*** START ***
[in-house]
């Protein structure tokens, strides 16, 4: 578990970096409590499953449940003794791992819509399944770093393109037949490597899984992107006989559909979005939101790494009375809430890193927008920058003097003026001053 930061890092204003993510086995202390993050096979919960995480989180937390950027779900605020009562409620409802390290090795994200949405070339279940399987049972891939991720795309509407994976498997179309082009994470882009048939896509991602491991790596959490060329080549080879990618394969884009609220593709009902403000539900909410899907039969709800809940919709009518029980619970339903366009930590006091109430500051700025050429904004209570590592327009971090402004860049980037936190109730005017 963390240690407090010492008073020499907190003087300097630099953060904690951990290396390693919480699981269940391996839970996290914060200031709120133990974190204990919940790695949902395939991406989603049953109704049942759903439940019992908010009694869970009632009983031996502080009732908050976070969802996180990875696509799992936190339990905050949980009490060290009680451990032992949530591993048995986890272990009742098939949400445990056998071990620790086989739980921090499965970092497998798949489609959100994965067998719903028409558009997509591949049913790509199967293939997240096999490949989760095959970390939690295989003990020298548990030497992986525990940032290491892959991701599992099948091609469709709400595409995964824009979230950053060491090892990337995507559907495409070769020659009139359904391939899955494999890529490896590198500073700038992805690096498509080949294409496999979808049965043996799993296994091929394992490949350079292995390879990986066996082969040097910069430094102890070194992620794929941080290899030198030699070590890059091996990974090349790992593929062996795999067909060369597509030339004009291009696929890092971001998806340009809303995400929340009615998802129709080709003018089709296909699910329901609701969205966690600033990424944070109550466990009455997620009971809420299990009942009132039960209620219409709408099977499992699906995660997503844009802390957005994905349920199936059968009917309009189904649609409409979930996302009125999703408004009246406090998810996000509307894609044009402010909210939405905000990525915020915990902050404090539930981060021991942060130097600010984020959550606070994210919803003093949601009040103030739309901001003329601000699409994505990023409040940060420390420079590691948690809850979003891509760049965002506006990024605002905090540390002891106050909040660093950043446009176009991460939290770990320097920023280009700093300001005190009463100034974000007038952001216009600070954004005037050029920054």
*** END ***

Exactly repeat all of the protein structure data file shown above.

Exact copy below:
[in-house]
């Protein structure tokens, strides 16, 4: 578990970096409590499953449940003794791992819509399944770093393109037949490597899984992107006989559909979005939101790494009375809430890193927008920058003097003026001053 930061890092204003993510086995202390993050096979919960995480989180937390950027779900605020009562409620409802390290090795994200949405070339279940399987049972891939991720795309509407994976498997179309082009994470882009048939896509991602491991790596959490060329080549080879990618394969884009609220593709009902403000539900909410899907039969709800809940919709009518029980619970339903366009930590006091109430500051700025050429904004209570590592327009971090402004860049980037936190109730005017 963390240690407090010492008073020499907190003087300097630099953060904690951990290396390693919480699981269940391996839970996290914060200031709120133990974190204990919940790695949902395939991406989603049953109704049942759903439940019992908010009694869970009632009983031996502080009732908050976070969802996180990875696509799992936190339990905050949980009490060290009680451990032992949530591993048995986890272990009742098939949400445990056998071990620790086989739980921090499965970092497998798949489609959100994965067998719903028409558009997509591949049913790509199967293939997240096999490949989760095959970390939690295989003990020298548990030497992986525990940032290491892959991701599992099948091609469709709400595409995964824009979230950053060491090892990337995507559907495409070769020659009139359904391939899955494999890529490896590198500073700038992805690096498509080949294409496999979808049965043996799993296994091929394992490949350079292995390879990986066996082969040097910069430094102890070194992620794929941080290899030198030699070590890059091996990974090349790992593929062996795999067909060369597509030339004009291009696929890092971001998806340009809303995400929340009615998802129709080709003018089709296909699910329901609701969205966690600033990424944070109550466990009455997620009971809420299990009942009132039960209620219409709408099977499992699906995660997503844009802390957005994905349920199936059968009917309009189904649609409409979930996302009125999703408004009246406090998810996000509307894609044009402010909210939405905000990525915020915990902050404090539930981060021991942060130097600010984020959550606070994210919803003093949601009040103030739309901001003329601000699409994505990023409040940060420390420079590691948690809850979003891509760049965002506006990024605002905090540390002891106050909040660093950043446009176009991460939290770990320097920023280009700093300001005190009463100034974000007038952001216009600070954004005037050029920054």